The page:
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Allegheny Valley Hospital nurse honored as EMS Champion

| Sunday, July 6, 2014, 12:01 a.m.
Jason Bridge | Valley News Dispatch
Lori Shotts sits in her office with the award she received from the EMS council for her work with the Mobile Integrated Care Team at Allegheny Valley Hospital in Harrison Township on Tuesday, July 1, 2014.
Jason Bridge | Valley News Dispatch
Lori Shotts recently received an award from the EMS council for her work with the Mobile Integrated Care Team at Allegheny Valley Hospital in Harrison Township on Tuesday, July 1, 2014.

For registered nurse Lori Shotts, care doesn't end when the patient leaves the hospital.

And her dedication hasn't gone unnoticed.

Shotts, 49, was named a 2014 EMS Champion at the Allegheny County EMS Council's meeting on June 12. She was recognized for her dedication to health care through her work with the Mobile Integrated Care Team at Allegheny Valley Hospital.

“I actually didn't find out until I was there that night,” Shotts said. “I thought we were just going there for a meeting to talk about the new concept.”

The Mobile Integrated Care Team was created in February 2012, known then as the High Risk Care Team. The group was formed to lower the readmission rate of high-risk patients.

“We started to call people at home after they were discharged and do continued care over the telephone,” Shotts said.

The care includes making sure patients are following doctor's instructions and taking medicine on time, and answering questions.

“At any given time, we probably follow about 140 patients,” she said.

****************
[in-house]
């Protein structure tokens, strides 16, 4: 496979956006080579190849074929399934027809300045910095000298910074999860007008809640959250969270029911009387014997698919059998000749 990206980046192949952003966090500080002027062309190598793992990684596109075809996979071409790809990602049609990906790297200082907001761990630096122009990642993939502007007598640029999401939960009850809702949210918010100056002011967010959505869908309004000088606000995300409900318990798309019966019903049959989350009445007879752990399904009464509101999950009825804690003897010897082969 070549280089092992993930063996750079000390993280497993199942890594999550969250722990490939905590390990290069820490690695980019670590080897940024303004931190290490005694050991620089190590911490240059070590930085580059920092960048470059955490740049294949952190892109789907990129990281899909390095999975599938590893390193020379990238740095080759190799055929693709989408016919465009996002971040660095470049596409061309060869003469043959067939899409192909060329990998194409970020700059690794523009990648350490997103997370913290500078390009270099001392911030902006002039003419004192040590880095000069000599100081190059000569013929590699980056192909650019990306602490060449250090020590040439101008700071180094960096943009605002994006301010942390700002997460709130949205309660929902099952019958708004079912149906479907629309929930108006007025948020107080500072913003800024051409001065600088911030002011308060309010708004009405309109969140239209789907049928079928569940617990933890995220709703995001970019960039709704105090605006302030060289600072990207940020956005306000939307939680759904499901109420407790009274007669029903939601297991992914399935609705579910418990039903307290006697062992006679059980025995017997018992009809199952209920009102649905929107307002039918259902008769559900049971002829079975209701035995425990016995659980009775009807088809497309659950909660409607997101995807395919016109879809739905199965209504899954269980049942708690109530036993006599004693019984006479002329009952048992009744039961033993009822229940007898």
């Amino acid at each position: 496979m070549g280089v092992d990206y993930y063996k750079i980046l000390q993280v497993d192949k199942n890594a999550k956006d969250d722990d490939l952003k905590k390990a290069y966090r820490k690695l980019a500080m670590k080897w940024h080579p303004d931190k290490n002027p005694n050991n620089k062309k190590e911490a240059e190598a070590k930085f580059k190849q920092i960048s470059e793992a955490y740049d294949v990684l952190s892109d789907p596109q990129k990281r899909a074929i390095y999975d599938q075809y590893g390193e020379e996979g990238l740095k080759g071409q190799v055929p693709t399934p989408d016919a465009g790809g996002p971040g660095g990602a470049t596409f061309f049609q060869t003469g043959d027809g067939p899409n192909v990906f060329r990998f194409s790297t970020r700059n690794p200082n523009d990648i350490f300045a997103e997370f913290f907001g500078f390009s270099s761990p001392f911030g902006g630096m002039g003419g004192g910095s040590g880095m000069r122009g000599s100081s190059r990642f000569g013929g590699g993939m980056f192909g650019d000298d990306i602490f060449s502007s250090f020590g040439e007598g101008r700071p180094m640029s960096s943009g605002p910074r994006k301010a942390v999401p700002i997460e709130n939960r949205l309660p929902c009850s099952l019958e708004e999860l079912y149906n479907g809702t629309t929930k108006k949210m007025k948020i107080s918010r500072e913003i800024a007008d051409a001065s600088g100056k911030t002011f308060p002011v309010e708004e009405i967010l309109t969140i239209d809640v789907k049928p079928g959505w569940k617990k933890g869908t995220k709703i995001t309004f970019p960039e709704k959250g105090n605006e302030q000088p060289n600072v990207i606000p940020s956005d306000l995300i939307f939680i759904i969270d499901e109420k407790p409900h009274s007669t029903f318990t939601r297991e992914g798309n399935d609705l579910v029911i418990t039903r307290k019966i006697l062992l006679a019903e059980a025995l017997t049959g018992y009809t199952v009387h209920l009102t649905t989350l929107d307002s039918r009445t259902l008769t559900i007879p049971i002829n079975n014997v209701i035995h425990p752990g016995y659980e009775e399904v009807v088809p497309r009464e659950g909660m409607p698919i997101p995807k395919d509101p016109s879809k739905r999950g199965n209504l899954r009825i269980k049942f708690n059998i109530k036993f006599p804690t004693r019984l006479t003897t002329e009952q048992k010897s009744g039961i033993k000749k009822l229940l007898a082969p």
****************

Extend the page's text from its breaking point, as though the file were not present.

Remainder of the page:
Chris Dell, chairman of the council, said it gives the EMS champion awards out each year to individuals who are making a difference related to EMS. He said the contribution could be anything from one act to a lifetime of work in the field.

“This individual was a matter of a project that she worked on over a long period of time,” he said.

Dell said, although he doesn't work with the Mobile Integrated Care Team, he appreciates what's being done for patients.

“It's definitely an honor to recognize folks who are making a difference in their communities,” he said.

The goal of the team is to keep the patients out of the hospital for at least 30 days after they are discharged.

This year, the team added two paramedics and a doctor to help with the continued care. Adding the paramedics allows the team to use the hospital's emergency response unit. Adding the doctor allows for house calls to be made.

“This is the best team I have ever worked with,” Shotts said. “It's constant new ideas; trying new things. It's a part of nursing that I had never been in before.”

Toni Brooks, one of the team's paramedics, was one of those who nominated Shotts for the EMS award.

“She's so sweet and has such a compassionate heart,” Brooks said. “She has so much experience with so many different types of people that I've learned so much, medically.”

Brooks said she nominated Shotts for her work on the team because it is a new concept for patient care.

“What she's doing and what we're doing on the team is new and innovative and something beyond what normal post-hospital care is,” Brooks said.

Brooks, 46, was a paramedic for 20 years before joining the team in January. She said she enjoys seeing a different aspect of care outside of ambulance transportation.

“It's probably just as rewarding — if not more rewarding — than on the ambulance,” she said. “These patients I get to know a little bit better.”

Shotts said she loves going to work with the team of about nine people every day to help patients. She was surprised and happy to be recognized for her work.

“I love what I do, and I was just very, very honored,” Shotts said.

Emily Balser is a staff writer for Trib Total Media. She can be reached at 724-226-7710 or

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